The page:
price comparison websites are hurting small businesses

Blending Into The Crowd: The Problem With Price Comparison Sites

Gee RanasinhaAdvertising, Communications, Marketing, Technology, Website




Price comparison websites are all the rage at the moment. From airline flights, to car insurance, to getting the best on your savings, there’s sure to be a website that aggregates the prices of various products and services to allowing you to compare them.

Rather than manually searching, entering details, and writing down the answer we can simply go to a single website that does all the heavy lifting for us.

As consumers, we love price comparators. No-one wants to pay more than they need to for the same product or service, right?

But is it a fair comparison?

Blending Into The Crowd Is the Opposite Of What You Want

The problem with price comparison websites is that they reduce your business value offering to a commodity.

Perhaps you offer exceptional customer service, no-quibble warranty, or 20 years experience. If people are deciding whether to buy from you based on nothing else but price, all that business differentiation you’ve been building for the last few years gets ceremoniously flushed down the toilet.

You’re being judged by the price of your widget – and nothing else.

A quick question for you: think about the last time you bought something on Amazon. Do you know the name of the actual company, behind the scenes, who sold and shipped the doohickie to your door? Of course you don’t. As far as Amazon is concerned, the cheapest supplier gets the sale.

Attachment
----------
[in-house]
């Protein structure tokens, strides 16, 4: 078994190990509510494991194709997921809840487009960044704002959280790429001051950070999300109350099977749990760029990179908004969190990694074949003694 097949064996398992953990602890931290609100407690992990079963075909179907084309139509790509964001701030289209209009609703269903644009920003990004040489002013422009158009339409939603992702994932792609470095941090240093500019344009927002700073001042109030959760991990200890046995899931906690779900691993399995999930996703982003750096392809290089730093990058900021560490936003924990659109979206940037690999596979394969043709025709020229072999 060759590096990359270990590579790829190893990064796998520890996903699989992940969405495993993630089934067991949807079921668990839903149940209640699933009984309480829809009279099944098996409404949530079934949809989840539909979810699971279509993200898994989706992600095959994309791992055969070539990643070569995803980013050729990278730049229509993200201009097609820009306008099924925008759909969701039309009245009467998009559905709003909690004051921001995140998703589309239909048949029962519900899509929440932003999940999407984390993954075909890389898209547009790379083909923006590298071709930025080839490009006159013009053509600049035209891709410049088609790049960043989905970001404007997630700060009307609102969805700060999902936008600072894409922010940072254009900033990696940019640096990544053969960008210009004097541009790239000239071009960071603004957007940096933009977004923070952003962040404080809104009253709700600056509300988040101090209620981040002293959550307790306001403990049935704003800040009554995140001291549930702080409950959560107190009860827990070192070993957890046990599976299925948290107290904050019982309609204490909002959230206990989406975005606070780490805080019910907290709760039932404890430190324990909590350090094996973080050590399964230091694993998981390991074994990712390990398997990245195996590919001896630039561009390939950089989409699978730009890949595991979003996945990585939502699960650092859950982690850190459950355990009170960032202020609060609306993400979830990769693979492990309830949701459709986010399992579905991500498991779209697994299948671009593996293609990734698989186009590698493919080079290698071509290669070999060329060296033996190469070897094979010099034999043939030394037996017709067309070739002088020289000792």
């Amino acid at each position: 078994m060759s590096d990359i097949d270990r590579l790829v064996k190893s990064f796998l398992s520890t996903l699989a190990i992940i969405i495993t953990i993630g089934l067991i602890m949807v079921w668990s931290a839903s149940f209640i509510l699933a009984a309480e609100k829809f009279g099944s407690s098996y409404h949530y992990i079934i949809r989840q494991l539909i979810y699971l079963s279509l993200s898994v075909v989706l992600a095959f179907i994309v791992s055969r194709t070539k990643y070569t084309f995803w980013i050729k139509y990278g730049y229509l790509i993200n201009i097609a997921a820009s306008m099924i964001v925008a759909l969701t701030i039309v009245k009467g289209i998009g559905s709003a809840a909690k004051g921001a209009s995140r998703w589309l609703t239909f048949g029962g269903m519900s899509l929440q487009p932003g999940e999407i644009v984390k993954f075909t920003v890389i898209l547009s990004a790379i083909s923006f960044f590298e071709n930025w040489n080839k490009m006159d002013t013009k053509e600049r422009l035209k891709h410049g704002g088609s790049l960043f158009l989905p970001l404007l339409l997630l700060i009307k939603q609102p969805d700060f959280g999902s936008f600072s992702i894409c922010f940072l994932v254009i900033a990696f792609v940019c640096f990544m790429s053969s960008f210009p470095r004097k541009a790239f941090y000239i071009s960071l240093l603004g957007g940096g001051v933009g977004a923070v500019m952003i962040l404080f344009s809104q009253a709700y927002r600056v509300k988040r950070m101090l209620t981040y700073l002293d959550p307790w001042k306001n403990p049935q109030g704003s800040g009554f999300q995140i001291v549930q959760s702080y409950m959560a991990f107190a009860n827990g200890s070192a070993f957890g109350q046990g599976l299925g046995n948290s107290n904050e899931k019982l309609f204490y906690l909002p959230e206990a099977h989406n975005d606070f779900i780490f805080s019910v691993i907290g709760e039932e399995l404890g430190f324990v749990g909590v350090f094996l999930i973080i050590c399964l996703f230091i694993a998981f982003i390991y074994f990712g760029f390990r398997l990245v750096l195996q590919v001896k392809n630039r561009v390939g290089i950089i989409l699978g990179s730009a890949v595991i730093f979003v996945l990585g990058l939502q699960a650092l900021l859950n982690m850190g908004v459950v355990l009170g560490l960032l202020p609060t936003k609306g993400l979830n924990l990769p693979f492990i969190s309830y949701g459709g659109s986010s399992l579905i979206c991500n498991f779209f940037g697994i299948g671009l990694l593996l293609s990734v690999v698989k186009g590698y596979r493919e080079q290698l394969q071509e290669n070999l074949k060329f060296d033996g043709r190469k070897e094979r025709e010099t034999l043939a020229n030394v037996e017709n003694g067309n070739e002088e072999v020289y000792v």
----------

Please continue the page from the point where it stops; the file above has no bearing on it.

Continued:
But that’s not the fault of Amazon. That’s on us.

“Price” Isn’t The Same As “Value”

A few years ago I decided that KEXINO would no longer participate in any form of agency pitches, tenders, RFPs, or the like.

How come? Because tenders and RFPs are designed to reduce supplier proposals to a commodity. They seek to trivialize business value differentiation.

If you’re buying a commodity product – washers, screws, cardboard boxes – then reducing the buying decision to a flat-out price battle might be the right decision. However if the buying decision involves subjective criteria (as it does when selecting a creative supplier such as a marketing agency) then going with the “best price” is a surefire path to disaster.

That’s why I don’t waste time on tenders. If a prospective client can’t deduce the value we can bring to their project based upon our marketing and pre-sales process, then we’re clearly not very good at our job. After all, price isn’t the same as value.

If we haven’t been able to successfully communicate to the potential customer why we believe we’re different, we haven’t done a good job with our own marketing. In which case, they shouldn’t be hiring us in the first place.

If You Can’t Stand Out, You’re A Commodity

Comparing your product purely on price and features ignores all the value differentiation that you’re trying to get across. Your marketing, positioning, branding and uniqueness is stripped away. Which is exactly the reason price comparison websites exist.

Comparison websites aim to anonymize you and your business, while you’re doing everything you can possibly do to stand out.